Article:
- Special Sections
- Public Notices
HOLDEN BEACH—Tri Beach Fire Chief Doug Todd voiced his concerns to Holden Beach commissioners at their March 12 meeting over a county plan to end fire fees.
Brunswick County is one of only two North Carolina counties to collect fire fees to fund local fire departments.
Fire fees are based on square footage of structures in the area. Revenue is generated for each fire department from fees collected within a six-mile radius of each department.
Some departments receive sufficient funds from fire fees for their budget, such as Tri Beach, which receives $969,644.
“The fees are equitable. If you have a 3,000-square-foot house here or if you have a 3,000-square-foot house on (the mainland), you pay the same amount,” Todd said.
But county staff said the fire-fee system is deficient in providing adequate funding for every fire department, whose districts vary in size and density.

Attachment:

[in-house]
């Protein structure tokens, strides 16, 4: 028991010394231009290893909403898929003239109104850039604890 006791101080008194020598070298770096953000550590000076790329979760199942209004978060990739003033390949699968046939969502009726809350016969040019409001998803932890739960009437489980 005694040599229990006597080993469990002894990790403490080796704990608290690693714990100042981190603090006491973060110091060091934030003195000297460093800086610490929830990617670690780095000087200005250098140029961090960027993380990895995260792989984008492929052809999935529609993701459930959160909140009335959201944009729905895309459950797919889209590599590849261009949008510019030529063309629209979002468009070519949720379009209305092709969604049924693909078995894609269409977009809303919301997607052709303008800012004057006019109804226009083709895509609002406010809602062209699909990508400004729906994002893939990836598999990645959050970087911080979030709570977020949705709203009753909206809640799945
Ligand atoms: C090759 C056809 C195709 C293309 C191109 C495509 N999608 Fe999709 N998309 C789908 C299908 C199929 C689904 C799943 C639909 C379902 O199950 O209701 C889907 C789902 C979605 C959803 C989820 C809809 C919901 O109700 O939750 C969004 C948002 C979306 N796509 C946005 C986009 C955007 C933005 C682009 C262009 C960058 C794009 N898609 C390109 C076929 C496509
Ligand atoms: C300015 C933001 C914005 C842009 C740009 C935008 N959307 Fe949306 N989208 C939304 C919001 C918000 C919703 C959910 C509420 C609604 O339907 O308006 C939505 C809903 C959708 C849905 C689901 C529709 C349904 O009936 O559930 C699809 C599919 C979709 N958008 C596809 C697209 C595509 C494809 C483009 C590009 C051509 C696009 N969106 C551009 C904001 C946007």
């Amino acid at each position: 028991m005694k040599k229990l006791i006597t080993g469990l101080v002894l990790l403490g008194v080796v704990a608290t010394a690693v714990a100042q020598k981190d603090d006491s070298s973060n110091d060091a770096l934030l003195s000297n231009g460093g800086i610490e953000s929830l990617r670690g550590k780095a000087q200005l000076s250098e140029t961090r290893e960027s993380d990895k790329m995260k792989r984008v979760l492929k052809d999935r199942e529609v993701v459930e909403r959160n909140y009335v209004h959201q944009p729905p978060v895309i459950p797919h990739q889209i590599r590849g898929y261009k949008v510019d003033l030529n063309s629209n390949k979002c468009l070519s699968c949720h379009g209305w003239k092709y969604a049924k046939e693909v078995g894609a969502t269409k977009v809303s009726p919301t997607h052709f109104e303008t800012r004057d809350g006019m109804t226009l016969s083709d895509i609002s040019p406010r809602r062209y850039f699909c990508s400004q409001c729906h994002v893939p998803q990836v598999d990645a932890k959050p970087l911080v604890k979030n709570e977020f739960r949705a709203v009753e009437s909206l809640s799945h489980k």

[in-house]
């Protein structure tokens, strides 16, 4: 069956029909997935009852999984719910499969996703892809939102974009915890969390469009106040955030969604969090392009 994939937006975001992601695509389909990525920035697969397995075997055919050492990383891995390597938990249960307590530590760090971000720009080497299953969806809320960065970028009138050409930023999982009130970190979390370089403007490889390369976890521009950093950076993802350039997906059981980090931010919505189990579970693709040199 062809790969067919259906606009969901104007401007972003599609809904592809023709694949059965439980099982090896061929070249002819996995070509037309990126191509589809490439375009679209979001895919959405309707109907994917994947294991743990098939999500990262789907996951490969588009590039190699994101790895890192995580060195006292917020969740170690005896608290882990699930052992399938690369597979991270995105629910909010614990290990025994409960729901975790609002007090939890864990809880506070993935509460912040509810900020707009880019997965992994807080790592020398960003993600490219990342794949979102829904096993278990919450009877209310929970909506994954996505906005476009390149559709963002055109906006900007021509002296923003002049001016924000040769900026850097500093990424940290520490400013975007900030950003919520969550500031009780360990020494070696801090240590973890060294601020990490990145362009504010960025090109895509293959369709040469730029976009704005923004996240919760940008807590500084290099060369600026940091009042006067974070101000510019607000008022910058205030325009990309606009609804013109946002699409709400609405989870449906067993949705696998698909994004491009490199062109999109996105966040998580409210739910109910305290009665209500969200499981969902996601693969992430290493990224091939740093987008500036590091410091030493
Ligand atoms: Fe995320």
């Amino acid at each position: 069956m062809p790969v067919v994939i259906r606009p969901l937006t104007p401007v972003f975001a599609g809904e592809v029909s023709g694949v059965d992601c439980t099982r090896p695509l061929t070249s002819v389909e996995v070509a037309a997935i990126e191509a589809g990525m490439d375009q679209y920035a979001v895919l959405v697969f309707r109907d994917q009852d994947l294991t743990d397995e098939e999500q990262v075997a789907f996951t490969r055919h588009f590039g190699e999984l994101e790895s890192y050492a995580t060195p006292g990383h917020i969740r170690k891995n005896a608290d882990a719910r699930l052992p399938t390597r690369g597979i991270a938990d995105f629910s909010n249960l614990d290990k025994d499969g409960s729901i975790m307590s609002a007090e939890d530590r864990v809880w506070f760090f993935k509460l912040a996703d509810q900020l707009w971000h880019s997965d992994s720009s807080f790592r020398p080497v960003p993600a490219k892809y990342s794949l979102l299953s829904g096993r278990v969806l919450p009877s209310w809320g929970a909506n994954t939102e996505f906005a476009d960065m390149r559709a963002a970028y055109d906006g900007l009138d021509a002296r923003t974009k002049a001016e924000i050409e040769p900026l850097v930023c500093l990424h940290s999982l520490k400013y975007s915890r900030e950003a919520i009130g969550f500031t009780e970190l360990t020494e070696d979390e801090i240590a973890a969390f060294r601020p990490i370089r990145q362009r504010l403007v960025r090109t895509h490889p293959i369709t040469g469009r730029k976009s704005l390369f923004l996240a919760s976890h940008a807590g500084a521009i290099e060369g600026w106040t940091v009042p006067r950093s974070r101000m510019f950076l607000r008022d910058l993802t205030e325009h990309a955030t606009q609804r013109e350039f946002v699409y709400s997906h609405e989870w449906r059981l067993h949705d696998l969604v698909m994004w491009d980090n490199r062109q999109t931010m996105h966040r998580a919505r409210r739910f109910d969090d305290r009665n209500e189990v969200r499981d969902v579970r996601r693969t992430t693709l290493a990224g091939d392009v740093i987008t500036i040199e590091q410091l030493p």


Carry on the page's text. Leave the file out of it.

At the county’s February budget workshop, county staff recommended abandoning fire fees and using ad valorem (property) taxes to better fund fire departments.
Todd said he isn’t in favor of a system that could collect money from Holden Beach, which is in the Tri Beach six-mile radius, but not put all the money into serving the area.
“I don’t like that if they collect more money here—it won’t go to us, or we take a percentage and part of it goes to the general fund,” Todd said.
He added the county could also put more demands on what departments do with the money.
If the county opts for a fire tax, fire chiefs would present budget requests to the county staff the same way department heads do.
Adding fire tax to property taxes countywide was one option presented, but others included creating special property tax districts.
“If we are going to change, keep the money allocated to our fire district,” Todd said.
Mayor Alan Holden told board members he thinks the town should send a letter to the county opposing the property-tax plan.
He added he would begin voicing the town’s position at a meeting of the counties’ mayors, which took place March 13.
“We should oppose the action, (speak out) against it, see where others stand and send a letter to the county manager telling him we are concerned and will not support a fire tax,” Holden said.
Todd said county fire chiefs will meet March 21 at the Southport Fire Department to determine where they stand collectively.
Brian Slattery is a staff writer for The Brunswick Beacon. Reach him at 754-6890 or firstname.lastname@example.org.